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    In the Loop: What happens to your body after a lightning strike?

a man standing in a thunderstorm with lightning in the sky

A lightning strike can unleash a host of problems in your body. Just ask David Claypool, M.D., an emergency medicine physician at Mayo Clinic. Or better yet, get the scoop from someone who knows about those problems firsthand.

If you're like us, you may occasionally play a round or two of "What if?" What if you won the lottery? What if zombies are real? What if we did some actual work around here once in a while? Most of the time, we rely on our imagination for those answers. But sometimes, the internets provide us with a more definitive truth. Which is how we found out what happens when someone is struck by lightning. (Spoiler alert: It's not good.)

"Lots of things happen to the body" when it's struck by lightning, David Claypool, M.D., tells Accuweather.com. Dr. Claypool, an emergency medicine physician at Mayo Clinic's Rochester campus, says the effect "depends on how much force you take" and whether you're hit "directly or indirectly."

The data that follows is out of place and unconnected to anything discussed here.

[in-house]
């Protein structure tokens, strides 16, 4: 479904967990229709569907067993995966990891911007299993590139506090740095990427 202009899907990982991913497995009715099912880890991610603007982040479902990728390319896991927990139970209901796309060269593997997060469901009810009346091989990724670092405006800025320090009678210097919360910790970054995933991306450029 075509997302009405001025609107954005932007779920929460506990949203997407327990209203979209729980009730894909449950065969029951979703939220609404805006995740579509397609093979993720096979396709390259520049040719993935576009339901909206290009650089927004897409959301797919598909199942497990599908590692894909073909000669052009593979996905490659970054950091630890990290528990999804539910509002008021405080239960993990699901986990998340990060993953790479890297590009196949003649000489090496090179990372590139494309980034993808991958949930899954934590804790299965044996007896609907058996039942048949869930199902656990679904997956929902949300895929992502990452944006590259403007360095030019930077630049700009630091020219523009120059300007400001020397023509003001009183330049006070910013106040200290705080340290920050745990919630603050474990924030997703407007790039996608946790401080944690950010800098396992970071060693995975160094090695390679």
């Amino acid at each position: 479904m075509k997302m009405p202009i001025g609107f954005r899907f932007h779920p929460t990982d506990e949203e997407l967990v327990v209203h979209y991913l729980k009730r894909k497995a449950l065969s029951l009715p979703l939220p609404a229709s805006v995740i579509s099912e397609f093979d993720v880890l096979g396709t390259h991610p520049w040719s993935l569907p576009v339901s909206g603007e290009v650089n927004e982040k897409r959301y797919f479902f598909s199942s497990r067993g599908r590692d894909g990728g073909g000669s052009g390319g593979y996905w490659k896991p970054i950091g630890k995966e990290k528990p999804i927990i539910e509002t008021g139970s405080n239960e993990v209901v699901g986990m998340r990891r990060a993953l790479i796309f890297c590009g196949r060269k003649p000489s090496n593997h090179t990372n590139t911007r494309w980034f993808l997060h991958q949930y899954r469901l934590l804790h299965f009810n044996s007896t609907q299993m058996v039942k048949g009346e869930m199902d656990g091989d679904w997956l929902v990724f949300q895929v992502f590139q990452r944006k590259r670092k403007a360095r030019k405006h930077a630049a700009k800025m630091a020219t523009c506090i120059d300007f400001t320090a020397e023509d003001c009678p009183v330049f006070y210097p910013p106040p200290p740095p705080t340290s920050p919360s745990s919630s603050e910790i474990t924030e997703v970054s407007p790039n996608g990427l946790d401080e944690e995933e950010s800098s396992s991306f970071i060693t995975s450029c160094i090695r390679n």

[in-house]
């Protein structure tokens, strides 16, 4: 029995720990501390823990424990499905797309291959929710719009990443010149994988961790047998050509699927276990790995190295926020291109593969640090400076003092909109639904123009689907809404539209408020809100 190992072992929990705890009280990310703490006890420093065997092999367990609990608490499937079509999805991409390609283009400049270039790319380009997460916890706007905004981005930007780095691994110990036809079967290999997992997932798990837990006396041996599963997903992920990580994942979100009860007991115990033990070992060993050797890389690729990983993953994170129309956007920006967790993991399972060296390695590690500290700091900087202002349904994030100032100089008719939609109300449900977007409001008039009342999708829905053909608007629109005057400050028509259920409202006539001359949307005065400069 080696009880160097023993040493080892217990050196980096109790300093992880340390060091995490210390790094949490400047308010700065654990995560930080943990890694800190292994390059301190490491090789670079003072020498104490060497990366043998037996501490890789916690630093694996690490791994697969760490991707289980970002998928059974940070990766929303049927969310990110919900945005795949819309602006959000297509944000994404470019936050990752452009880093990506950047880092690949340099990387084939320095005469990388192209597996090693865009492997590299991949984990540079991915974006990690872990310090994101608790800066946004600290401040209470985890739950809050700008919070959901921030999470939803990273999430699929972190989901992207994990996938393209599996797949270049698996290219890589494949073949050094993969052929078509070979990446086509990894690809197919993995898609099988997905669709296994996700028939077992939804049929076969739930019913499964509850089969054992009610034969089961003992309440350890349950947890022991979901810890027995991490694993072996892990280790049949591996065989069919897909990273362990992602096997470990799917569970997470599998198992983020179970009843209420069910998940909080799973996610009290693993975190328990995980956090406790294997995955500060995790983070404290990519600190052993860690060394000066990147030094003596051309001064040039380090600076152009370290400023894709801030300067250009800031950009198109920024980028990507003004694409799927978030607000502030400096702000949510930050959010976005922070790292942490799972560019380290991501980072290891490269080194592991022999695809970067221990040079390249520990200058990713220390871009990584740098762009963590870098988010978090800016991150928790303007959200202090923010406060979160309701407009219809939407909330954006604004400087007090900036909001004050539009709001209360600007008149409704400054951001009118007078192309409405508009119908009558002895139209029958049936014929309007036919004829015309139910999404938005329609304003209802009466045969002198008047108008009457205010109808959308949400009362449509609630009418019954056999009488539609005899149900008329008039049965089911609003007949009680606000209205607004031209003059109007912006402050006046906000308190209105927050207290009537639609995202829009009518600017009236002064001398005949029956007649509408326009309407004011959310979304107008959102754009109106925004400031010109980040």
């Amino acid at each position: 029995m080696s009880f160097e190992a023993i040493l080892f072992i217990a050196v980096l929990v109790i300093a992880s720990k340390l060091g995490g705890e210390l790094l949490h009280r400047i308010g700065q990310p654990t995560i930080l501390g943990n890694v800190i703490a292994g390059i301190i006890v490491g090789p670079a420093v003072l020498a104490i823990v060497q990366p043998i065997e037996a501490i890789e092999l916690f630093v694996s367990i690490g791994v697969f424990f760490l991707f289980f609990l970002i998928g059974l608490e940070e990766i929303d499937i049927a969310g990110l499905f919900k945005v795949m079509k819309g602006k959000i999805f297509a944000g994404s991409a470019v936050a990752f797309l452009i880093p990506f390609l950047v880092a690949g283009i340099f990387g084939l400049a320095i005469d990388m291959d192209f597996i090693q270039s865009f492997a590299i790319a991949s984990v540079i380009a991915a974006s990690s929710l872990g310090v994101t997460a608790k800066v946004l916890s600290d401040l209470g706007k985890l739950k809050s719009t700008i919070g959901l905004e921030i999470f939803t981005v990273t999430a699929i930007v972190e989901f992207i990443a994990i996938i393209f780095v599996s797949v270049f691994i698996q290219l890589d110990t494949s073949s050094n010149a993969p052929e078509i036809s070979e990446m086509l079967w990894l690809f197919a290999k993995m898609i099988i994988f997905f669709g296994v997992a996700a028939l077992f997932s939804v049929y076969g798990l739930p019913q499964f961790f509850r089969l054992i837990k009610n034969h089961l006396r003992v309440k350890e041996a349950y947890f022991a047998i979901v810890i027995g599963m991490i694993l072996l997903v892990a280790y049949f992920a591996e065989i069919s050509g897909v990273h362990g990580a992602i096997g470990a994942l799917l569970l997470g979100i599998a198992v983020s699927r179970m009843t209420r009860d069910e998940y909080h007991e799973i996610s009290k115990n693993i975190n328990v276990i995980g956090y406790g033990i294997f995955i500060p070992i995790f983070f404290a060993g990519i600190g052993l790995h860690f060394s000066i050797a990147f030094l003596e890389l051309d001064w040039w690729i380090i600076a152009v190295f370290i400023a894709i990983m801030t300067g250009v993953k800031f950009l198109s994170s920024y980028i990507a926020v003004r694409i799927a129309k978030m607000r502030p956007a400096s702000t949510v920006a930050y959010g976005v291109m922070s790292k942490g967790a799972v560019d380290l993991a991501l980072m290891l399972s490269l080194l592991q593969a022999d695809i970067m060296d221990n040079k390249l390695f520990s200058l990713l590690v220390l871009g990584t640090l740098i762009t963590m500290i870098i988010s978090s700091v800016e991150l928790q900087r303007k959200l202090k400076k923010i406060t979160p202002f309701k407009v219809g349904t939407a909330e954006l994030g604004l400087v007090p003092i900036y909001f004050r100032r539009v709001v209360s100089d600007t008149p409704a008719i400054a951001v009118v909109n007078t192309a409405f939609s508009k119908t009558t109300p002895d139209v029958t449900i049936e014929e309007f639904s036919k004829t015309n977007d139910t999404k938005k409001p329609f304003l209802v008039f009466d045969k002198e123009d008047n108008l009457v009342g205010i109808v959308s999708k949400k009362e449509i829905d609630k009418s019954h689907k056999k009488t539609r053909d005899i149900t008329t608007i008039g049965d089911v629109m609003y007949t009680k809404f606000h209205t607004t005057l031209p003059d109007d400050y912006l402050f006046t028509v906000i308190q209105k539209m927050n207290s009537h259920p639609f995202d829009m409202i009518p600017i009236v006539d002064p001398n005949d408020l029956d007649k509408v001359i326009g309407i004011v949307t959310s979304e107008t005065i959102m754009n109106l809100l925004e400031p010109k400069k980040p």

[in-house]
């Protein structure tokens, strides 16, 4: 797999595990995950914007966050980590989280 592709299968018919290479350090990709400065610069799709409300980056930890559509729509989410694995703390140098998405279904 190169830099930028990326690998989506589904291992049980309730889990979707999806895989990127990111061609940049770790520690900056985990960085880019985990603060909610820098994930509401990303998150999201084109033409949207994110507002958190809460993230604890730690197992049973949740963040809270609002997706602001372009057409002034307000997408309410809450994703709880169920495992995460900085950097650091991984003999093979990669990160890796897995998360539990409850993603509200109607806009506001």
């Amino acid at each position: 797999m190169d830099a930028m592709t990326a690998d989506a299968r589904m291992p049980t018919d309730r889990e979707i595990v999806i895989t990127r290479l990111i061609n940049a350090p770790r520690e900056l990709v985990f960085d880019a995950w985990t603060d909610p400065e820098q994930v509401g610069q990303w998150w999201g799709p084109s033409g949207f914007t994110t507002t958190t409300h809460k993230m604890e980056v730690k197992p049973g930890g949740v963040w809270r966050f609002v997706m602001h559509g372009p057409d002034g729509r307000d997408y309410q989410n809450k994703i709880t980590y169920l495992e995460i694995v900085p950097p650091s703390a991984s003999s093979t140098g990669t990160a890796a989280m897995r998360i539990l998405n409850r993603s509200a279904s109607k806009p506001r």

Potential problems include being temporarily blinded by the light(ning) or rupturing an eardrum due to a clap of thunder. Cardiac and respiratory arrest also are both common, as are burns — including "Lichtenberg lines," which Dr. Claypool describes as "fernlike, superficial burns" that may appear temporarily in some people. A lightning strike can also lead to "long-lasting effects on the brain," such as memory loss and seizures, he says. Read the rest of the story.
This story originally appeared on the In the Loop blog.